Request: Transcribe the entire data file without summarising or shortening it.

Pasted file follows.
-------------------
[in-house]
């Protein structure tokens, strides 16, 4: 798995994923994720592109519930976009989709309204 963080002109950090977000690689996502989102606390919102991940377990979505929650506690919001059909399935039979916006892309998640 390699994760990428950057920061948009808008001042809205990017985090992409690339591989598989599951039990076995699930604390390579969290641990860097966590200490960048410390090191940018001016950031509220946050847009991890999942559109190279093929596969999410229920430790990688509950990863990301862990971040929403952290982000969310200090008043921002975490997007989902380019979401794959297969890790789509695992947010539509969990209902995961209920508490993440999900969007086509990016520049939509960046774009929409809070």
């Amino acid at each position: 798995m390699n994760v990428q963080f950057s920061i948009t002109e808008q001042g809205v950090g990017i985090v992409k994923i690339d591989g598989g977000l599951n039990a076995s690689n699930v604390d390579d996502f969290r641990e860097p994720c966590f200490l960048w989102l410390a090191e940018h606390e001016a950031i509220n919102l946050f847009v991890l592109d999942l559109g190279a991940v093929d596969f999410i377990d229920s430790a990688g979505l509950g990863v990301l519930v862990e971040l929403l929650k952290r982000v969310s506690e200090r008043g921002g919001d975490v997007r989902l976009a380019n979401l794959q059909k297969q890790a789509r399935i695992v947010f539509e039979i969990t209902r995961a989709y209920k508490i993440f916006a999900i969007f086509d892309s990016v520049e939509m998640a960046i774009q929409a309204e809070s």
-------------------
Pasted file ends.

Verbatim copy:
[in-house]
């Protein structure tokens, strides 16, 4: 798995994923994720592109519930976009989709309204 963080002109950090977000690689996502989102606390919102991940377990979505929650506690919001059909399935039979916006892309998640 390699994760990428950057920061948009808008001042809205990017985090992409690339591989598989599951039990076995699930604390390579969290641990860097966590200490960048410390090191940018001016950031509220946050847009991890999942559109190279093929596969999410229920430790990688509950990863990301862990971040929403952290982000969310200090008043921002975490997007989902380019979401794959297969890790789509695992947010539509969990209902995961209920508490993440999900969007086509990016520049939509960046774009929409809070």
């Amino acid at each position: 798995m390699n994760v990428q963080f950057s920061i948009t002109e808008q001042g809205v950090g990017i985090v992409k994923i690339d591989g598989g977000l599951n039990a076995s690689n699930v604390d390579d996502f969290r641990e860097p994720c966590f200490l960048w989102l410390a090191e940018h606390e001016a950031i509220n919102l946050f847009v991890l592109d999942l559109g190279a991940v093929d596969f999410i377990d229920s430790a990688g979505l509950g990863v990301l519930v862990e971040l929403l929650k952290r982000v969310s506690e200090r008043g921002g919001d975490v997007r989902l976009a380019n979401l794959q059909k297969q890790a789509r399935i695992v947010f539509e039979i969990t209902r995961a989709y209920k508490i993440f916006a999900i969007f086509d892309s990016v520049e939509m998640a960046i774009q929409a309204e809070s």